When you’re a product manager building a platform that involves a mix of enterprise B2B and also B2BC products, the number of opinions you receive — whether you want them or not — can be overwhelming.
We don’t always hear directly from end-users, but we do hear from the businesses, or clients, who purchase our products. Often, clients present us with a smattering of feature requests that represent a portion of their end-users’ pain points. These requests also include their own ideas and features they see from competitors. The ideas coming from clients is only a portion of the forces at play. Product teams also face internal pressure from sales, operations and engineering. It’s the job of the product manager to assess all these inputs and find the greatest good.
With a continuous funnel of opinions, how do product teams ensure they prioritize what’s next to work on and not simply react to the latest, or loudest, request?
Product teams who create the most impact do so by understanding the right inputs.
Talk directly to end-users
As a product manager for a fintech company, I talk to a lot of bankers. And bankers, I love you, but I also love your customers (or end-users). It’s one thing to hear a bank tell me “we get lots of requests from our customers about this feature.” It’s another to hear the customer (the person actually using the software) directly explain their pain point and motivations.
A lot of details can be lost when your client (in my scenario, the bank) is translating feature ideas they’ve heard from their customers. It’s important to understand that sometimes what is high priority for your client is not always high priority for the actual end-users of the software.
Do whatever it takes to talk to the actual end-users of your software — remove the middle man and hear the problem described from the user’s own perspective.
This will allow you to build empathy for their situation and have a clear understanding of their pain points without any bias or alternative motivations.
It’s also important to translate your findings from the conversations you’ve had with end-users back to the client. This reinforces the fact that we build products for them (our client), but emphasizes that doing so requires meeting the needs of their end-users.
Get comfortable saying ‘no’
Creating something entirely new means you have to be comfortable saying no. Not only comfortable, but confident. It can take clients quite some time to see your vision and to understand what you’re building. For other clients, they’ll simply think you’re the next version of the product they’ve had for the past five years. As a product team, hold strong and know that it’s okay to say no.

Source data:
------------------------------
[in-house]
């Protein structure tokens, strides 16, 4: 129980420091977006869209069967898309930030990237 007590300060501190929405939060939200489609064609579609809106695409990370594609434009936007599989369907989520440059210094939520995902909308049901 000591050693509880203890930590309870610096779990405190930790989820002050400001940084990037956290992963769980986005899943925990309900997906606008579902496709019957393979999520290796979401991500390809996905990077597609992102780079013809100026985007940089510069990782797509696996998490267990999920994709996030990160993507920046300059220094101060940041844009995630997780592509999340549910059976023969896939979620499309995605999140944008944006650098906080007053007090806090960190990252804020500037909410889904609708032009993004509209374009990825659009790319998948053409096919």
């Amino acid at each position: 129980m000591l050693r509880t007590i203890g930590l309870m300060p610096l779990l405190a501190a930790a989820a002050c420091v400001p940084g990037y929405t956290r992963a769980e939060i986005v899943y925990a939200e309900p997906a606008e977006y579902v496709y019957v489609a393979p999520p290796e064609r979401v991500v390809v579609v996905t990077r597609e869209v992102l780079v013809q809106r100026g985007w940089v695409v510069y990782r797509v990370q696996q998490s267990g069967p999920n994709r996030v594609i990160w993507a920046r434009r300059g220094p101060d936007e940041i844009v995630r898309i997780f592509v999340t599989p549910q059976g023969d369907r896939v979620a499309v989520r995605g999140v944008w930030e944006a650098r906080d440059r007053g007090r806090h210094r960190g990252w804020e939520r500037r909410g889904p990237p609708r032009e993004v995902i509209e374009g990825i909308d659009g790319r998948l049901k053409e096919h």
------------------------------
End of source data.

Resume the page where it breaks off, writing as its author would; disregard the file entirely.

If a feature request doesn’t fit your strategy, don’t give in.
If you build one feature for a VIP client, you’ll build another one for the next VIP who comes along. Before you know it, your entire product will be filled with one-off requests that distract from your vision.
Validating your vision is a topic of its own, but you should have a framework in place that allows you to visually share it with key stakeholders — such as a SWOT, opportunity assessment, or market assessment that confirms market potential.
Saying no to a one-off request should be done in a way that helps the client understand that by saying no, we’re actually helping achieve the long term vision sooner. In other words, don’t just say no — educate your client and position why this move will help towards the long term strategy.
In product management, and in shipping valuable products, the goal isn’t to please everyone… it’s to improve user’s lives through technology.
In order to do that, sometimes you have to say no and in good time deliver on your promise of a better way.
Ignore the feature chase
If you’re creating a new wave of innovation, chances are that your product doesn’t have all the features as the competition. If it did, you’re probably not creating a new wave but riding someone else’s.
If you’re truly innovating, your product should have features that don’t exist anywhere else. Features that solve real problems — technology that improves people’s lives in new ways. Don’t just ship ideas to check a box, ship meaningful features that solve real problems.
The ideas presented above are nothing new. They’re just a few practices our team tries to uphold and things we’ve witnessed successful product teams do.
Product teams: use this guide as a starting point. There’s plenty of great advice on the web about shipping meaningful products. When you’re feeling lost, remind yourself of these simple principles. Get motivated, be inspired and build solutions that attract customers who want to join you on the journey. Build partnerships for the long haul.
Clients: if you understand the vision of your vendor, go all in. Help them help you. Connect the product team to your end-users. Present your ideas but know when to yield (and yes, this takes trust!). Make it clear that you’re looking for a partnership, not just a vendor. Collaborate, share and keep reminding us (product teams) that our goal is the same — to build something great!